Messalonskee High School student cleaners (from left to right) Abigail Carpenter, Rebekah Letourneau, and Noelle Languet prepare to clean a room at the high school
Armed with spray bottle and microfibre cloths, they are the cleaning crew, four masked Messalonskee High School students determined to keep their classmates safe in what seems like an endless battle of germ warfare.
On a recent Friday afternoon, senior Abigail Carpenter and juniors Noelle Languet and Rebekah Letourneau stood together in the English department wing, poised to disinfect classrooms, while their fourth fellow cleaner, Emelia Frost, worked in the laundry room to tackle the soiled materials used for disinfecting.
Hired by RSU 18 at an hourly wage of $13.25, the girls have been working since late August, and they hope they’ll stay employed through the end of the school year.
Keeping their jobs means more money they can earn, but perhaps even more importantly, it means that school – in-person school – will still be in session, a situation that stands in stark contrast to many school systems in Maine and around the country.
Carpenter said the fact that she and her fellow cleaners play a critical role in enabling in-school learning to continue makes their work meaningful – and even somewhat enjoyable.
“After a while it does get a little fun,” she said, “because you are helping a lot of people and making sure your school stays open.”
RSU 18 assistant superintendent Keith Morin said the school system employs about two dozen student cleaners district-wide, most of them Messalonskee students.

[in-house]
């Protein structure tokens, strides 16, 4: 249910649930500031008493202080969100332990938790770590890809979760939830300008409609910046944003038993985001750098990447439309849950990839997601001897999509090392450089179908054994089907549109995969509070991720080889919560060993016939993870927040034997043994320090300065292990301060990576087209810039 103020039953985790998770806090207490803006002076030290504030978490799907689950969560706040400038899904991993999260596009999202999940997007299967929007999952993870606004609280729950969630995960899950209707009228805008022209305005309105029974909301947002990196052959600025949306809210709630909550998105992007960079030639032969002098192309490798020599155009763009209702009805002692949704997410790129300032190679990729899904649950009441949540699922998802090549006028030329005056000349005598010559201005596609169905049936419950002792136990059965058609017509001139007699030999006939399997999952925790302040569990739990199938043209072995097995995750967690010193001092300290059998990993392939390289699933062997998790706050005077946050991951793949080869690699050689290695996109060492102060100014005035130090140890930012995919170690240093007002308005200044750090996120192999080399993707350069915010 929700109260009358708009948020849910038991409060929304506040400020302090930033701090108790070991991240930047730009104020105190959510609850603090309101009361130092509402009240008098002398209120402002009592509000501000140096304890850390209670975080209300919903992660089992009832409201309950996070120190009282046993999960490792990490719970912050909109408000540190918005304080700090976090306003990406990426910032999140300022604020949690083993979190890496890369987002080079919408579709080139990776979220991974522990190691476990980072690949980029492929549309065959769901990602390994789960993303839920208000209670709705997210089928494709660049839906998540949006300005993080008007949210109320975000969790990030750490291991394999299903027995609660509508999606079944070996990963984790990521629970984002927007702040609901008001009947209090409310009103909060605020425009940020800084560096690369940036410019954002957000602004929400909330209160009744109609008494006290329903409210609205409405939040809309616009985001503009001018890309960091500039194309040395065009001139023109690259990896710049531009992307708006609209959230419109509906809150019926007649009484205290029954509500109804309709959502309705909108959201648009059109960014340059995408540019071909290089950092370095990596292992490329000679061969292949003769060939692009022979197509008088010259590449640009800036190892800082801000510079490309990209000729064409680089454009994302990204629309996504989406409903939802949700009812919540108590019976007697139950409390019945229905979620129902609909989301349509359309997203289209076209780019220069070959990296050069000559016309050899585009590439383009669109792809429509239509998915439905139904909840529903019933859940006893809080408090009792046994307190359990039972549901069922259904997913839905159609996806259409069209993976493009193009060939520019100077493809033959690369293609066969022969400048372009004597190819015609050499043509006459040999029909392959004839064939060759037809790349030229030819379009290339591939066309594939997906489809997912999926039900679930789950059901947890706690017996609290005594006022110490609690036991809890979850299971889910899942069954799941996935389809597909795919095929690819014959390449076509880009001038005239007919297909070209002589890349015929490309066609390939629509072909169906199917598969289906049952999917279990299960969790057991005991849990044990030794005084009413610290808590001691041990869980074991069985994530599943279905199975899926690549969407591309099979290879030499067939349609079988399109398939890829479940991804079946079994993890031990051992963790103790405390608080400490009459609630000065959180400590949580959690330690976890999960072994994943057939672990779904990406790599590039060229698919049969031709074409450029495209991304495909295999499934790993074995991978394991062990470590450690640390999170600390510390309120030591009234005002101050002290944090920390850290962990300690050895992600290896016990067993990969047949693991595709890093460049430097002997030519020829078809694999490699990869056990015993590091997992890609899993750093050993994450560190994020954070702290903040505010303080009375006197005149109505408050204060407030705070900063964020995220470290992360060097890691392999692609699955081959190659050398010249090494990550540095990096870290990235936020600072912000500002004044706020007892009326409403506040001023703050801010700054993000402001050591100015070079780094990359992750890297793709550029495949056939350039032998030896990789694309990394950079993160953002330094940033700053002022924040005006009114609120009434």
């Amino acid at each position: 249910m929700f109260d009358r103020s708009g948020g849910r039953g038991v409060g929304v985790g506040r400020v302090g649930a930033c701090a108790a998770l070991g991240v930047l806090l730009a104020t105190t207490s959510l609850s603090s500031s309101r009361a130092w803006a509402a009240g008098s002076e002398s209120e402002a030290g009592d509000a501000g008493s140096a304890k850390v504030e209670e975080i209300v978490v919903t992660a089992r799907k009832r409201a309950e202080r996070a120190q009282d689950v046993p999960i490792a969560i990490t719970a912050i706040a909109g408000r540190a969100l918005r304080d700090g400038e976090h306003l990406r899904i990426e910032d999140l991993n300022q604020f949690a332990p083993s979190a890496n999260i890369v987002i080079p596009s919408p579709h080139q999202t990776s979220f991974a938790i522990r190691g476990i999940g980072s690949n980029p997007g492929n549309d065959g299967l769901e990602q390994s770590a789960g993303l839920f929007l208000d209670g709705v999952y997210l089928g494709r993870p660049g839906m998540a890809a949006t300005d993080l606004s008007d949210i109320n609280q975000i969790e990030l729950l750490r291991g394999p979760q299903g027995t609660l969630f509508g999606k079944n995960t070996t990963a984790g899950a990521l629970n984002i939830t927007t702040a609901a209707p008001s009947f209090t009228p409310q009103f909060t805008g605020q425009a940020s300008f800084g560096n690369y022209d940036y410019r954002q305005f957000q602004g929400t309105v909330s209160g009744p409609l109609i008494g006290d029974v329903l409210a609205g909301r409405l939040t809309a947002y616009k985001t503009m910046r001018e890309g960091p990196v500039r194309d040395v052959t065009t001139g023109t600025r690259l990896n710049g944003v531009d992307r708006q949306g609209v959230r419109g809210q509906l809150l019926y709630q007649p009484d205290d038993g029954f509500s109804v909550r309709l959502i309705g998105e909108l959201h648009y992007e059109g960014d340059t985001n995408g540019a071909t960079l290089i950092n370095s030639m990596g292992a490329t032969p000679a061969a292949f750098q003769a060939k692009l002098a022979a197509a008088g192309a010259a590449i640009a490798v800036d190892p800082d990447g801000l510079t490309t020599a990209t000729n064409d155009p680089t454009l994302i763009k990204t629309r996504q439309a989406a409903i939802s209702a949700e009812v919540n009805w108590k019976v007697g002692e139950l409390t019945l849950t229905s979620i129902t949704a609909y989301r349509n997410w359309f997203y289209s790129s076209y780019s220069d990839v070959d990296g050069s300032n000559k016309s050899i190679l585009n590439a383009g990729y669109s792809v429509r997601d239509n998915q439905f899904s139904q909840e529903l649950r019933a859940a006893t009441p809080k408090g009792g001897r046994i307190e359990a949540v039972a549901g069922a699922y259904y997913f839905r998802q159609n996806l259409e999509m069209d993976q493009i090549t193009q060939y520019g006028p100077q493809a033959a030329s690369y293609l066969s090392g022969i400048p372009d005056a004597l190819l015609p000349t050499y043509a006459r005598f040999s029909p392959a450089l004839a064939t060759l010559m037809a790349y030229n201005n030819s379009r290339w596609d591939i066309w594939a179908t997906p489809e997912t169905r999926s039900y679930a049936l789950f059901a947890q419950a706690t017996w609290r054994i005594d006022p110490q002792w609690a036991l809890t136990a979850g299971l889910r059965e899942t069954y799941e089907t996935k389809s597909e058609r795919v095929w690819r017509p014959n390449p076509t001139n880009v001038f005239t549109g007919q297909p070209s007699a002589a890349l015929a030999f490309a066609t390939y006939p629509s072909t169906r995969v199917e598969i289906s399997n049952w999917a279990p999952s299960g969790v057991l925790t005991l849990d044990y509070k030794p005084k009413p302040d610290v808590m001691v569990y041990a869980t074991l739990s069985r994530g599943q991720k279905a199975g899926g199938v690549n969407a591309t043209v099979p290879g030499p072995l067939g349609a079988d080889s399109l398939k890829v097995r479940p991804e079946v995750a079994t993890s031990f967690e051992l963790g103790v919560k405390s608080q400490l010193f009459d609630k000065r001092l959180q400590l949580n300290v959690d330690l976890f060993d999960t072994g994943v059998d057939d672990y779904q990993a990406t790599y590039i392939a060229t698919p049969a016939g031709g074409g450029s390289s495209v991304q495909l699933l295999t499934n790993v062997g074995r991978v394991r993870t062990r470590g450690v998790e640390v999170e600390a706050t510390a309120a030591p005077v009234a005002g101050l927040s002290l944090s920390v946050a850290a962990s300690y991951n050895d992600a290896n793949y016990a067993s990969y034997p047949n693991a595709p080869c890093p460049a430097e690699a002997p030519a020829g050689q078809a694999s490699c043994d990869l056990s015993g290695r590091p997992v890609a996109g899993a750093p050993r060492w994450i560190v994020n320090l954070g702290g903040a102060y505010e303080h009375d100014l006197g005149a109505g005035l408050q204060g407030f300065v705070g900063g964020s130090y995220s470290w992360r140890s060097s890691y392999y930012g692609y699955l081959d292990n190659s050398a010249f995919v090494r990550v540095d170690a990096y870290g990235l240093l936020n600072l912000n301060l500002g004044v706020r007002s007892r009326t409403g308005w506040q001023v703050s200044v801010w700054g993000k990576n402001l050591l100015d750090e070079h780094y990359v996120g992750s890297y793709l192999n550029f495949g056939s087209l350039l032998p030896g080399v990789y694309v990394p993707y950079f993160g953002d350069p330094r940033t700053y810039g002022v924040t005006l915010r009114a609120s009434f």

Money for the workforce comes via COVID-19 relief funding, but that funding ends at the end of the current calendar year, according to Morin.
Morin said the district will have to re-assess the program at that time and determine how to proceed for the remainder of the school year.
But what’s clear at this point, he said, is the students provide an important extra layer of protection for district schools, taking at least some pressure off the shoulders of the regular custodial staff.
In addition, he said, the program empowers the students involved, giving them an opportunity to serve their schools in an altogether different way.
“There is a sense of pride,” he said, “when you are working in your school.”
The Messalonskee cleaning crew starts soon after the dismissal bell each school day and works for about four hours. The students start on the third floor, cleaning every classroom, emptying trash cans, even wiping down stair railings.
Letourneau said she gets into a zone of sorts when she cleans.
“It kind of gives me time to relax and just let my mind wander,” she said.
Languet said she didn’t hesitate to apply for the job when the opportunity arose. Despite all the news circulating about the dangers of the virus, Languet said she figured her risk would be no greater than any other Messalonskee student.
“We were going to school anyway,” she said. “It’s not so bad. It’s only the four of us (after school).”
Morin gives them and their fellow student cleaners in the district high marks for their efforts.
“They are doing an exceptional job,” he said.
Written by Colin Hickey